Urban Institute: AHCA's Medicaid cuts will strain states

Medicaid on paper and a stethoscope
Cuts to federal Medicaid funding are likely to significantly strain state budgets, especially in states that expanded the program, according to a new report. Image: Getty/designer491

The American Health Care Act's proposed cuts to Medicaid would have huge repercussions at the state level, particularly in states that expanded the program under the Affordable Care Act, according to a new analysis.

A report from the Urban Institute found that state Medicaid spending would increase by 16.1% under the Republican bill, which would place per capita caps on funding. If the bill is adapted to further resemble House Speaker Paul Ryan’s 2016 “A Better Way” proposal, state spending on Medicaid would jump by 29.7%.

Overall, the per capita cap in the AHCA could cut $734 billion from Medicaid between 2019 and 2028.

The financial strain would be especially felt in states that expanded Medicaid, according to the report, as leaders in those regions would have to decide between spending significantly more to cover that population or dropping coverage. Though the report didn’t estimate how many people overall could lose coverage under the bill, it noted that if expansion states dropped coverage for enrollees, 8 million people would lose coverage by 2028.

RELATED: States face major funding and coverage cuts under GOP healthcare plan, warns report presented to governors

“Coverage gains are in jeopardy with this proposed reduction in federal support for Medicaid,” Katherine Hempstead, senior adviser at the Robert Wood Johnson Foundation, said in an emailed announcement. “Given the size of the proposed cuts, many states will likely struggle to maintain coverage gains and provide services for Medicaid enrollees.”

Medicaid managed care insurers, meanwhile, have qualms about the bill’s changes to Medicaid funding. In an interview with Bloomberg, Jeff Myers, CEO of the Medicaid Health Plans of America, said the group had “serious concerns” about cuts to the program. Instead, he said, its members, which includes major payers like Aetna, Cigna and UnitedHealth, support moving Medicaid to per capita caps over a longer period of time. 

The group even got creative when expressing its opinion trough social media:

“It’s hard to be supportive seeing the size of cuts,” Myers told Bloomberg. “It does call into question whether those services can be provided or whether states are going to see massive disruption.”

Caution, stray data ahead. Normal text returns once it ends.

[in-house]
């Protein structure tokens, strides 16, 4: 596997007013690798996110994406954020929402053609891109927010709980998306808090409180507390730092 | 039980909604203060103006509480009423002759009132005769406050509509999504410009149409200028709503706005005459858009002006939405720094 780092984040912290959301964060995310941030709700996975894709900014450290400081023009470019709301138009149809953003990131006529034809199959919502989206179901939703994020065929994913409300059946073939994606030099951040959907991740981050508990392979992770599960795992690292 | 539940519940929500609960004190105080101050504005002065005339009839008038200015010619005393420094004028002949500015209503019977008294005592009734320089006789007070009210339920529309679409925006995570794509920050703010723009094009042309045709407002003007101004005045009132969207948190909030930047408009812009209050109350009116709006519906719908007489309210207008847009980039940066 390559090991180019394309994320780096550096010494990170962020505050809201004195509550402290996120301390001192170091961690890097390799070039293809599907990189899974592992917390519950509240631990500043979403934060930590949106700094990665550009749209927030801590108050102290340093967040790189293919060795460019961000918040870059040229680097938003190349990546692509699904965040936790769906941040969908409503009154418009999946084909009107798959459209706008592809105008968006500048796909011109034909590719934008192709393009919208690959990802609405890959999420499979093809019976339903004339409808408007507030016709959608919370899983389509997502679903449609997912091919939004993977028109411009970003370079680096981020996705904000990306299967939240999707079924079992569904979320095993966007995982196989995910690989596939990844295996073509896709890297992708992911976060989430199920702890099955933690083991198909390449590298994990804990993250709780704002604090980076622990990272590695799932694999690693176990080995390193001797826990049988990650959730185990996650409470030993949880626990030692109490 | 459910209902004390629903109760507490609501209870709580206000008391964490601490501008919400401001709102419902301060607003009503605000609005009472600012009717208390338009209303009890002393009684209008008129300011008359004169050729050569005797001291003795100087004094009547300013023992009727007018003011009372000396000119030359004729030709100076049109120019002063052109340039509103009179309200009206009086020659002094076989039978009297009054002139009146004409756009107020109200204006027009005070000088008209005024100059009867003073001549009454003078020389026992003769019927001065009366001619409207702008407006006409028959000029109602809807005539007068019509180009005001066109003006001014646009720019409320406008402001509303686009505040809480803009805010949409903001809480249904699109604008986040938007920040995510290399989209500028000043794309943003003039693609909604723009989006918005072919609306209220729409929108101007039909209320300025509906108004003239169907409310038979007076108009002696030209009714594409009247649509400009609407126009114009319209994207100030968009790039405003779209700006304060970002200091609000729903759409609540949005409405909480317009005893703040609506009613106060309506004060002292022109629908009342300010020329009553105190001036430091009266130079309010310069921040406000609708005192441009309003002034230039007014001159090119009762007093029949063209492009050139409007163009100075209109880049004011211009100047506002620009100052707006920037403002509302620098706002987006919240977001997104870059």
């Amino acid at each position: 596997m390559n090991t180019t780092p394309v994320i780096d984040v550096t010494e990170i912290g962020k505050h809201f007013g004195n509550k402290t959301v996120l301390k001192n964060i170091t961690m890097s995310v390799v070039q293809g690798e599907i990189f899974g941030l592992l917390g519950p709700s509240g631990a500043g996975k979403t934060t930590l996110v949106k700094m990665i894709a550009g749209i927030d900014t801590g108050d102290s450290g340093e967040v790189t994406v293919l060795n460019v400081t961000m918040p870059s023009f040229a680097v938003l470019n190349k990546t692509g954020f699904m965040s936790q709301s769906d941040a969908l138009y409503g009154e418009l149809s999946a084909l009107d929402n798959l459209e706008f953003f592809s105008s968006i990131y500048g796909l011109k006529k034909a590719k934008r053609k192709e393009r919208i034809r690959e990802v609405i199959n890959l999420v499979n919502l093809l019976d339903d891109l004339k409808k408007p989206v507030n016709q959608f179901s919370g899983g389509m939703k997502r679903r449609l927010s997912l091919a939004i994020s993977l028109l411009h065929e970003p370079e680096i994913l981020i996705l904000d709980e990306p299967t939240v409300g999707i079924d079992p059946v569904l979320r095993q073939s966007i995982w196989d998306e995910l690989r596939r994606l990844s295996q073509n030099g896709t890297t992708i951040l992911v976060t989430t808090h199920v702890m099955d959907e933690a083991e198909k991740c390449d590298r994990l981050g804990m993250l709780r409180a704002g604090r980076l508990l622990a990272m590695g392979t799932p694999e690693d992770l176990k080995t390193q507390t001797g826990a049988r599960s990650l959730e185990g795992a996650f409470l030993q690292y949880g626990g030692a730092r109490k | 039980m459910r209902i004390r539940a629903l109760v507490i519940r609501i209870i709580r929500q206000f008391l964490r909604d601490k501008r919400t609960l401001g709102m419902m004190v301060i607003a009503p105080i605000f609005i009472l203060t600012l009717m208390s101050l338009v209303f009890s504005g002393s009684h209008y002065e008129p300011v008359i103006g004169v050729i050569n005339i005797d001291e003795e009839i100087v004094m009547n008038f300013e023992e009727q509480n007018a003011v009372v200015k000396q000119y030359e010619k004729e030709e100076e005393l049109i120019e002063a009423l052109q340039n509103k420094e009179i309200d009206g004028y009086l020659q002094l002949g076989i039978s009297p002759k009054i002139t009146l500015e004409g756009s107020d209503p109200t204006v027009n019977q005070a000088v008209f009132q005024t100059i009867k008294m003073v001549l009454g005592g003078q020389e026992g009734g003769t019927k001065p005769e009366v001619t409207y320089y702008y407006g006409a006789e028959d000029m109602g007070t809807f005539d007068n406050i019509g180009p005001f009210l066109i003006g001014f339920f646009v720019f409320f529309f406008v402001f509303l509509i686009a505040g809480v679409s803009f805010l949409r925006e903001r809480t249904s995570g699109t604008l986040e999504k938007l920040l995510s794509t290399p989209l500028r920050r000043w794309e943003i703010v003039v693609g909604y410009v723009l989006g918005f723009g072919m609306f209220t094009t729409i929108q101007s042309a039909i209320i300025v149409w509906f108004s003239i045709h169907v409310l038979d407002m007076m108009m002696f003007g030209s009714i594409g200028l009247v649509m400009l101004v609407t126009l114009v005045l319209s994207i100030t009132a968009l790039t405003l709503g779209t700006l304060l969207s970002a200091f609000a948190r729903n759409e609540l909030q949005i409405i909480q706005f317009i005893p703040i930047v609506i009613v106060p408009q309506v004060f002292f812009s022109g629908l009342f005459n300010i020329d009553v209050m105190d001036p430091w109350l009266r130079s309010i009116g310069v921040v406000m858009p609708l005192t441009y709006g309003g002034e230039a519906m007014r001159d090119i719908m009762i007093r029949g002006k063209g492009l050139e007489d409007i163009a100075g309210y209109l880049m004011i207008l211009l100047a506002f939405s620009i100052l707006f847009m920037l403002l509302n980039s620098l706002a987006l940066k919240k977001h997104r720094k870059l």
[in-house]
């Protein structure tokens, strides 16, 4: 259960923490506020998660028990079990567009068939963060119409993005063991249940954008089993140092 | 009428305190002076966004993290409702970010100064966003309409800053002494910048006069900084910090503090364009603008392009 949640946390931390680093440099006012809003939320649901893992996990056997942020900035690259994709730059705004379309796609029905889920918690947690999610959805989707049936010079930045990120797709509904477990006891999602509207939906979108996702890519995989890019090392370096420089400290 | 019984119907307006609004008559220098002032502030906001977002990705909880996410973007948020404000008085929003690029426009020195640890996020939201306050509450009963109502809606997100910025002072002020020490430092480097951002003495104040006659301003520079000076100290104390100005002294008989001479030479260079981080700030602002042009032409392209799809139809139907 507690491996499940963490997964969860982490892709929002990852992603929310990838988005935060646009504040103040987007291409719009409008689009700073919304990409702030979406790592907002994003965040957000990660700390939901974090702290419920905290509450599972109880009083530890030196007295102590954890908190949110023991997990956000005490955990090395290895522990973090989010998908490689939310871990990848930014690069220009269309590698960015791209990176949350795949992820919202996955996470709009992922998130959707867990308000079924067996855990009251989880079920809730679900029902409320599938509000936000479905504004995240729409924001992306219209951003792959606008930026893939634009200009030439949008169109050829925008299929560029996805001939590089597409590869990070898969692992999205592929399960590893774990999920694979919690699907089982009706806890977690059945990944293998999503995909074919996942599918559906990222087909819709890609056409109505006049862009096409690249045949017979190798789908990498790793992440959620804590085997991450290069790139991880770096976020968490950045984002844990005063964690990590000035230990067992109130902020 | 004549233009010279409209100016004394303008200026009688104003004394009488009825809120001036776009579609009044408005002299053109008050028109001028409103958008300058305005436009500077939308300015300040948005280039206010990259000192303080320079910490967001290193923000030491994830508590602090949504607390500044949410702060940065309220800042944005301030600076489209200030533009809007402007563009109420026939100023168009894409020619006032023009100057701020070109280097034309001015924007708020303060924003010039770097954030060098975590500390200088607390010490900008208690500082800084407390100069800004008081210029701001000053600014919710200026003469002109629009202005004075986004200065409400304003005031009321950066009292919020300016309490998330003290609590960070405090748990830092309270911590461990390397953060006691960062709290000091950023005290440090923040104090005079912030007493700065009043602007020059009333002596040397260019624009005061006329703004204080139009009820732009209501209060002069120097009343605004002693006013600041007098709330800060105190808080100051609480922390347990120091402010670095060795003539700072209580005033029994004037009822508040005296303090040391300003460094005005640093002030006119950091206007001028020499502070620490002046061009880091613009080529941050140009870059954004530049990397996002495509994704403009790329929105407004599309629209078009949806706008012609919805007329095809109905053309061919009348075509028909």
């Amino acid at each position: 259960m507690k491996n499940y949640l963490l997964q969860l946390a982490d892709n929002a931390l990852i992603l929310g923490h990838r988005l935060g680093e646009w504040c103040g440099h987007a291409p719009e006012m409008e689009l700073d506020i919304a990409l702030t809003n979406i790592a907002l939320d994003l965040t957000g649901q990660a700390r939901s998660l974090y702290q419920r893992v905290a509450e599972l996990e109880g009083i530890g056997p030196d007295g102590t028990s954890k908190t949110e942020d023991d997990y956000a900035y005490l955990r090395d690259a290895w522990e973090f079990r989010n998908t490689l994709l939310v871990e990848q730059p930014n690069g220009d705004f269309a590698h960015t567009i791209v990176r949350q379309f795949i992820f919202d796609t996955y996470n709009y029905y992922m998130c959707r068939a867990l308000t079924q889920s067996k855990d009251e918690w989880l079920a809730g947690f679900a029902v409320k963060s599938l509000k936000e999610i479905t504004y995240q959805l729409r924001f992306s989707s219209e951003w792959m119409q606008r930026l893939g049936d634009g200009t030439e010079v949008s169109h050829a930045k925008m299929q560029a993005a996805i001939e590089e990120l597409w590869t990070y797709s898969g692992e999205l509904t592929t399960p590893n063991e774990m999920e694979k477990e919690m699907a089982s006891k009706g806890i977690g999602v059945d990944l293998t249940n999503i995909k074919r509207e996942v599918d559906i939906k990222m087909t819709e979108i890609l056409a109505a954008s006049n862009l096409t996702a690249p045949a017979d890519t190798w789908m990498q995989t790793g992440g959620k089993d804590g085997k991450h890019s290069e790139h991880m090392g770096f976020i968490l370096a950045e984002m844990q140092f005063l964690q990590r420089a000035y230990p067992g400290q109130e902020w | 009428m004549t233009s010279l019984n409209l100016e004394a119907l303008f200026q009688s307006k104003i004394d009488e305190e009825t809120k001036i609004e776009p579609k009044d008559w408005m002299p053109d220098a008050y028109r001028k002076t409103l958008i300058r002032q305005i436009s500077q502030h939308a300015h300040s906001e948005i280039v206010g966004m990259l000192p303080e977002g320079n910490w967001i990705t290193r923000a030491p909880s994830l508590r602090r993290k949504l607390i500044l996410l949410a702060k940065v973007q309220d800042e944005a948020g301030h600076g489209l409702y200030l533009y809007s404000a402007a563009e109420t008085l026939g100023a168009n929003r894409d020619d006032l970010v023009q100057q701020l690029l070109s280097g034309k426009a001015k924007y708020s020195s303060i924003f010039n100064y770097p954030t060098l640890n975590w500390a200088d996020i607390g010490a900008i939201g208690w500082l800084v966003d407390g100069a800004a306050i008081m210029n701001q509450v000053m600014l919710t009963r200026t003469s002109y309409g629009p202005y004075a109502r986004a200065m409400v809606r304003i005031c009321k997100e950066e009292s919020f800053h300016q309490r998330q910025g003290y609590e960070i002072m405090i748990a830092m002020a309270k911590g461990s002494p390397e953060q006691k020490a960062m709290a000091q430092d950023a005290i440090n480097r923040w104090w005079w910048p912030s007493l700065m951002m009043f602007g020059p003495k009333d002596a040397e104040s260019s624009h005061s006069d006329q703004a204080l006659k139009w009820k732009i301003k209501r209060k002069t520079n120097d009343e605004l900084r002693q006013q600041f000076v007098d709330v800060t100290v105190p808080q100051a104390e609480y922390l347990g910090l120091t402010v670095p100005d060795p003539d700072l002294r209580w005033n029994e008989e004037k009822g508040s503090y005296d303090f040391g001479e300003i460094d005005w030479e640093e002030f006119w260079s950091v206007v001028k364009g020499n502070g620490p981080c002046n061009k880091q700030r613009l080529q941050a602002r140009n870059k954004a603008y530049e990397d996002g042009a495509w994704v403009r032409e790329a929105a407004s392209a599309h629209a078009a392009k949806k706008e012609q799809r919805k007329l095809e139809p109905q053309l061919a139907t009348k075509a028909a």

The cuts to Medicaid have also drawn ire from a handful of Republican governors in states who expanded the program. In a letter (PDF) sent to Ryan and Senate Majority Leader Mitch McConnell late last week, four GOP governors—John Kasich of Ohio, Rick Snyder of Michigan, Brian Sandoval of Nevada and Asa Hutchinson of Arkansas—said the bill, which has since been adjusted, does not “does not meet [the] test” of meeting the Medicaid population’s needs.

“It provides almost no new flexibility for states, does not ensure the resources necessary to make sure no one is left out, and shifts significant new costs to states,” the governors wrote.

In their own counter proposal, attached to the letter, the four governors suggested that efforts to dismantle the ACA should center, at least for now, on stabilizing the individual markets. Future Medicaid reform, they wrote, should not be “one-size-fits-all,” as states need to have the flexibility to tailor their approach to Medicaid to their individual populations.

RELATED: GOP governors plot to preserve Medicaid expansion

House Republican leaders have made notable adjustments to the bill in response to a barrage of criticism, but changes revealed Monday night were designed more to appease the hard right wing of the party and not necessarily the states concerned about Medicaid.

Under the amendments to the bill, states that have not yet expanded Medicaid would be prohibited doing so before the expansion is phased out in 2020. The changes would also allow states to enforce work requirements for Medicaid enrollees, and would allow them to opt into a traditional block-grant structure for the program.